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FRIDAY OF LENT WEEK 1

Anna Karenina first meets Count Vronsky at Moscow railway station where, at the end of the novel, in despair and shame at what unfolded from that first encounter she will end her life by throwing herself under a train. In that first moment of their relationship they feel reciprocally the overwhelming attraction that neither will be able to repress but at first their social conditioning allows them self-control. Tolstoy, their creator, also gives Anna a disturbing presentiment of a coming tragedy but the excitement and sweetness of their attraction naturally pushes it away. Later, when they meet at a ball the full force of their passion is released and unconcerned by what others are observing they discover and speak the unique language of love that lovers share.
 
The language of love has an unlimited spectrum of dialects, accents and vocabulary, not only in the form of Eros, as Anna and Vronsky discover theirs but also in friendship. We make many acquaintances in life, fleeting or longer-term. Each is unique but we may come to like or remember some more than others. The language of love shared is not unique in this way among everyone. Among future friends, however, there can also be this spark of instantaneous connection of sympathy and attraction which leads to a unique shared language of the love of true friendship. A journalist told me once how he met a political figure he was to interview and from the first moments of their exchange he recognised in the wit and outgoing humour something in common, the first sign of a shared unique language of love and they became friends for life.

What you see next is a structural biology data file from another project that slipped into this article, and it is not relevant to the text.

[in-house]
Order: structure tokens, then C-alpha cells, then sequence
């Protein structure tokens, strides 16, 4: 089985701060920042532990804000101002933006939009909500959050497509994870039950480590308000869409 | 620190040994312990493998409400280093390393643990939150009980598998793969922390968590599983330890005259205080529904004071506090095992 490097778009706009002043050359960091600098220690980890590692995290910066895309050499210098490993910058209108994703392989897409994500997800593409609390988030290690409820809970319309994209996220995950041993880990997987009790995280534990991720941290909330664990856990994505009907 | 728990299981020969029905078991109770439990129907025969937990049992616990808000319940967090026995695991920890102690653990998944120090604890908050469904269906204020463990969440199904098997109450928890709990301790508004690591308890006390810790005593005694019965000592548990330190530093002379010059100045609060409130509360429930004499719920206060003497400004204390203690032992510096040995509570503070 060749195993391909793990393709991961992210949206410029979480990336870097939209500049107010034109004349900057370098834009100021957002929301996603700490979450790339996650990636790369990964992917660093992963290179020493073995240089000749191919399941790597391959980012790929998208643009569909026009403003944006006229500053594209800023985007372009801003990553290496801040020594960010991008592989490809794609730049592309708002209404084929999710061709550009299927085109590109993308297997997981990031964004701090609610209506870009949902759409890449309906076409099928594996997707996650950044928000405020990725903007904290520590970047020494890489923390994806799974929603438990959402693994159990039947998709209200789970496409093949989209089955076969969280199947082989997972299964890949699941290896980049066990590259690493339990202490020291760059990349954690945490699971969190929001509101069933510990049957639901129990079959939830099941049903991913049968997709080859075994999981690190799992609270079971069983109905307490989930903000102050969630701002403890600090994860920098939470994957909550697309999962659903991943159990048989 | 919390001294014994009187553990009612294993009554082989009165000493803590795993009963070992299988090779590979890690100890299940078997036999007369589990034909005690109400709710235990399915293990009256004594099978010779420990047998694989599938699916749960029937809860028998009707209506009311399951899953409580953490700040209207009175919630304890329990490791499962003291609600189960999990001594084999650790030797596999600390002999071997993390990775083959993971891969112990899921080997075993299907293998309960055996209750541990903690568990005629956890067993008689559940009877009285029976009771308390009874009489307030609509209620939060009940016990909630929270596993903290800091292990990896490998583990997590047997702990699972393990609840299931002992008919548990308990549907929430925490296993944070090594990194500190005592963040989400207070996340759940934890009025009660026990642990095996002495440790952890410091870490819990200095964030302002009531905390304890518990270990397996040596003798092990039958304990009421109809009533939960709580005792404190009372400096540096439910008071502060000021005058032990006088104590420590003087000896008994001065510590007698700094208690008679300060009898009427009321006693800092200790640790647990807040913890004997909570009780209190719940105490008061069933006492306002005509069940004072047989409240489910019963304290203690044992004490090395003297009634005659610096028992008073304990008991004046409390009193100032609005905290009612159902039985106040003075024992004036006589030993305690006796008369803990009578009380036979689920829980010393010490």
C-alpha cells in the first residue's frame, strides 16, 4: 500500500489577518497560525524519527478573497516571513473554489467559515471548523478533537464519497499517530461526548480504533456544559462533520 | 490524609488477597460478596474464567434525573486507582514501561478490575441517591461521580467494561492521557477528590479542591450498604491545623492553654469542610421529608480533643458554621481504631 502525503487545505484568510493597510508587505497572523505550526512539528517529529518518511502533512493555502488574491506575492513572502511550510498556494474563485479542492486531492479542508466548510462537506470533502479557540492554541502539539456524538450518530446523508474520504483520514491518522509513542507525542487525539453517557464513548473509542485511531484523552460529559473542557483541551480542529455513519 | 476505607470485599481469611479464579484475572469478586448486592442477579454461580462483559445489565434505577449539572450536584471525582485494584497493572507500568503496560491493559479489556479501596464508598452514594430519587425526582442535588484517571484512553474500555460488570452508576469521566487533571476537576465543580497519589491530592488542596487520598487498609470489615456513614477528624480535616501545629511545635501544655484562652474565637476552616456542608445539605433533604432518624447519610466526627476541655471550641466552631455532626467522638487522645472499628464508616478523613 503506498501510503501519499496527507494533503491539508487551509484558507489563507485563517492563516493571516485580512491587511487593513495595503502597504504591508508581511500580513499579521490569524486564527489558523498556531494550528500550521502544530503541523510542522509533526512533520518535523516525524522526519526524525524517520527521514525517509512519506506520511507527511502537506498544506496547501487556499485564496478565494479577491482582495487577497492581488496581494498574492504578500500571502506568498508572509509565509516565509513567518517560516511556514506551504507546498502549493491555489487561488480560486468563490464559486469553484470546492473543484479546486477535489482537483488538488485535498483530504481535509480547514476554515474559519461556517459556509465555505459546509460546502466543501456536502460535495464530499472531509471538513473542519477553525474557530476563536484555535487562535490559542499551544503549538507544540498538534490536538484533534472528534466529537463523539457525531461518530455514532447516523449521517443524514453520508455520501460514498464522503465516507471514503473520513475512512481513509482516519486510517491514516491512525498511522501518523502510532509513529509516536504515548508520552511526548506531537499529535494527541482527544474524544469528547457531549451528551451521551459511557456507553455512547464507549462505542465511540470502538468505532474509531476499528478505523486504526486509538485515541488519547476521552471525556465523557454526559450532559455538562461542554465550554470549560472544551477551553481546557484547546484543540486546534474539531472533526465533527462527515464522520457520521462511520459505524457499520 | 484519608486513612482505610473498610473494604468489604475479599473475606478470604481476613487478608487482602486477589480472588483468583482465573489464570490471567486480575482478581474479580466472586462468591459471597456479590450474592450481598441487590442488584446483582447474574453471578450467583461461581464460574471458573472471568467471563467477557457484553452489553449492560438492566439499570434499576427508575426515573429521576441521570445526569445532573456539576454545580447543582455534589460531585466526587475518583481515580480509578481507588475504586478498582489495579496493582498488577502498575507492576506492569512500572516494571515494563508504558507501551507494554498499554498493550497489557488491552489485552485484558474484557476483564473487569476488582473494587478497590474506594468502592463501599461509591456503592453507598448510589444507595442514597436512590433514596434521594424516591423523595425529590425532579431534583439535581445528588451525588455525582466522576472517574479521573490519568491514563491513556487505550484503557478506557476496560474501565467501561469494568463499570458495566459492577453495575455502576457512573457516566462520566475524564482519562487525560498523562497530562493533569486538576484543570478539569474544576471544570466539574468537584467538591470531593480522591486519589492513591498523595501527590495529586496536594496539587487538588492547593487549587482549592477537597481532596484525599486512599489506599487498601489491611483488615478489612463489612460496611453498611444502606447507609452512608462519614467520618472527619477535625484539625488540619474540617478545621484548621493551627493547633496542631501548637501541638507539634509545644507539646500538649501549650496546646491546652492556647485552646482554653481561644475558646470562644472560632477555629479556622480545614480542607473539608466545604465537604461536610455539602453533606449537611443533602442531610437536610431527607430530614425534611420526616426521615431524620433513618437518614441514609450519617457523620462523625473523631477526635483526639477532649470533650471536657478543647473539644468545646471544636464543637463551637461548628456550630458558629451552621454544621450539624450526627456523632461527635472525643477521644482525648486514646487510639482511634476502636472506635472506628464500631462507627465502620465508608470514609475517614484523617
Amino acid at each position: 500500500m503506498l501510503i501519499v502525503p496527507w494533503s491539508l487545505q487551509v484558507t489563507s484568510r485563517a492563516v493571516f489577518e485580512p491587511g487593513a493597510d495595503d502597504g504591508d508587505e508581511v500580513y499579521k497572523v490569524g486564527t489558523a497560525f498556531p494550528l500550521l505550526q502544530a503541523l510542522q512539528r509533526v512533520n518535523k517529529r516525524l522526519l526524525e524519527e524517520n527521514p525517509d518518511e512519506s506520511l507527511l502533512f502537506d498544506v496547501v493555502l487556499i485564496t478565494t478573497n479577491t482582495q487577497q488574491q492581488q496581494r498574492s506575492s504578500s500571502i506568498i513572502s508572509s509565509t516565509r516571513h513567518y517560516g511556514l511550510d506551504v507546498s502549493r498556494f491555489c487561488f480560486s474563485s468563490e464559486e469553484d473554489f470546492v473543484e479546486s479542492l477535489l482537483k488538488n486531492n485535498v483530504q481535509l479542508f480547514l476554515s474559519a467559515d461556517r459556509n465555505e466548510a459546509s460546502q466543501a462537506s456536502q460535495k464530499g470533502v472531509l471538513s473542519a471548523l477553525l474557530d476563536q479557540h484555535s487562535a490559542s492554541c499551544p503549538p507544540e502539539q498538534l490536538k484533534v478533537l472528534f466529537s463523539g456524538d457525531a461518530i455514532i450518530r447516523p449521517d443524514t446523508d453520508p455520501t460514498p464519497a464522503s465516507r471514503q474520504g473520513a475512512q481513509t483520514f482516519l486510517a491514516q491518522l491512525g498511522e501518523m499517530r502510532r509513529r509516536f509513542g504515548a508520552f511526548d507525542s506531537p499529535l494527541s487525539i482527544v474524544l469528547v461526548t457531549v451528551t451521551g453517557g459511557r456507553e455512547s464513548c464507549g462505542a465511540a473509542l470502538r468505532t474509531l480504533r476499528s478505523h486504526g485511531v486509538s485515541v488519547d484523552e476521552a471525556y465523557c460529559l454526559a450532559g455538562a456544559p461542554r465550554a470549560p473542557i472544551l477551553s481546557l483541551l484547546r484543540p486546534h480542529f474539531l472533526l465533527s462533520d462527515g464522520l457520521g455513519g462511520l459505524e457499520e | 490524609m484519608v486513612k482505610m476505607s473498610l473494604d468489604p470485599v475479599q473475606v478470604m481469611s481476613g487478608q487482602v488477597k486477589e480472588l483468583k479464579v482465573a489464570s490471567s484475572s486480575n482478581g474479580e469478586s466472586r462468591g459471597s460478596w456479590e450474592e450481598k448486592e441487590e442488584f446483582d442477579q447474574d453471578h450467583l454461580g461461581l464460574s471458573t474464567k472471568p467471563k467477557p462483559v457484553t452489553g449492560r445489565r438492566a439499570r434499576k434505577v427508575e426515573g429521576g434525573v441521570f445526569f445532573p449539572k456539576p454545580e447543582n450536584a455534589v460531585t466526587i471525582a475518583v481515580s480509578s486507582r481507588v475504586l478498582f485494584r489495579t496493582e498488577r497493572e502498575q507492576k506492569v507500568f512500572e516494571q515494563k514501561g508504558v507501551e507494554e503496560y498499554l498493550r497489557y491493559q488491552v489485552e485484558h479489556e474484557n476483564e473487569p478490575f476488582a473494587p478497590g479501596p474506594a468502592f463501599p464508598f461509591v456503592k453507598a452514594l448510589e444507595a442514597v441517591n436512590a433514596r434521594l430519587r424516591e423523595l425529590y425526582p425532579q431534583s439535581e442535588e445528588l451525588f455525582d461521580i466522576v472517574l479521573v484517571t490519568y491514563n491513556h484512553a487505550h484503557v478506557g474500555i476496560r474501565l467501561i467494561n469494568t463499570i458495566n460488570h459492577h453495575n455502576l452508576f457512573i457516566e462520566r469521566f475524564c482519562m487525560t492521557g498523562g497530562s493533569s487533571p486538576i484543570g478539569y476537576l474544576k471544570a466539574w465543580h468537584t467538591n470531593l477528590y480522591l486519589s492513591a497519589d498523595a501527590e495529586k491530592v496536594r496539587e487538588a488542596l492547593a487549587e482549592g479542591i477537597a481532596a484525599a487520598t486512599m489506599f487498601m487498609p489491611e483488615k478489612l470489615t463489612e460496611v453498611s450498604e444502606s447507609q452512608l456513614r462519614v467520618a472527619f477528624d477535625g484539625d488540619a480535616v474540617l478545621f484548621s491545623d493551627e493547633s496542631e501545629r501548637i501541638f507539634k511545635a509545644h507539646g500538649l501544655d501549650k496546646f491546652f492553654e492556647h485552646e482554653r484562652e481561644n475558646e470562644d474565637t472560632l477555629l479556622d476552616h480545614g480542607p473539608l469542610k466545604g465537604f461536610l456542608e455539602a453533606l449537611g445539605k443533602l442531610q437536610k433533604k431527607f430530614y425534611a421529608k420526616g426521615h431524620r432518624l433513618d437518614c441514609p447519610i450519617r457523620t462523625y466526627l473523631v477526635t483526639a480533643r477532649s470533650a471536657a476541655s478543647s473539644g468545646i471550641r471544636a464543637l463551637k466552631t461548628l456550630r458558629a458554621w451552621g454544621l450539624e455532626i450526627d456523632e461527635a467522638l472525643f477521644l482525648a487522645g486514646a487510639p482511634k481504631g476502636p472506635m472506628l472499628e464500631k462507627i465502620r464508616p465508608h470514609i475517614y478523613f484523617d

The hope I was speaking of yesterday requires that we recognise the unique language of love of God: friend and lover but someone we never meet for the first time because we have never been outside the other’s company even if we did not recognise it. Gregory of Nazianzen in the 4th century describes the mystical awakening to this relationship when we become aware of God’s love-language of beauty everywhere around us: ‘the visible world around us’,
 
the beauty of the sky, the sun in its course, the circle of the moon, the countless number of stars, with the harmony and order that are theirs, like the music of a harp? Who has blessed you with rain, with the art of husbandry, with different kinds of food, with the arts, with houses, with laws, with sttes, with a life of humanity and culture, with friendship and the easy familiarity of kinship?
 
In an age of fear and pessimism this intoxication with the beauty of the world and humanity seems inaccessible. The 4th century, however, was not a golden age - the end of the security of an empire, the invasion of barbarians, the great divorce between eastern and western Christianity, the corrupting marriage of church and state and an environmental disaster, one of the most devastating natural earthquakes in history. As Jane Austen wrote in a letter to her sister, we don’t love a place less because we have suffered there. Etty Hillesum, running between groups of Jews awaiting transportation one day was stopped in her tracks by the sight of an early spring flower growing in a crack in the pavement.
 
Gregory also discovers a unique feature of this language of divine love which challenges all we think of as love and which we will look at tomorrow.

Laurence Freeman
Lenten Reflections 2024
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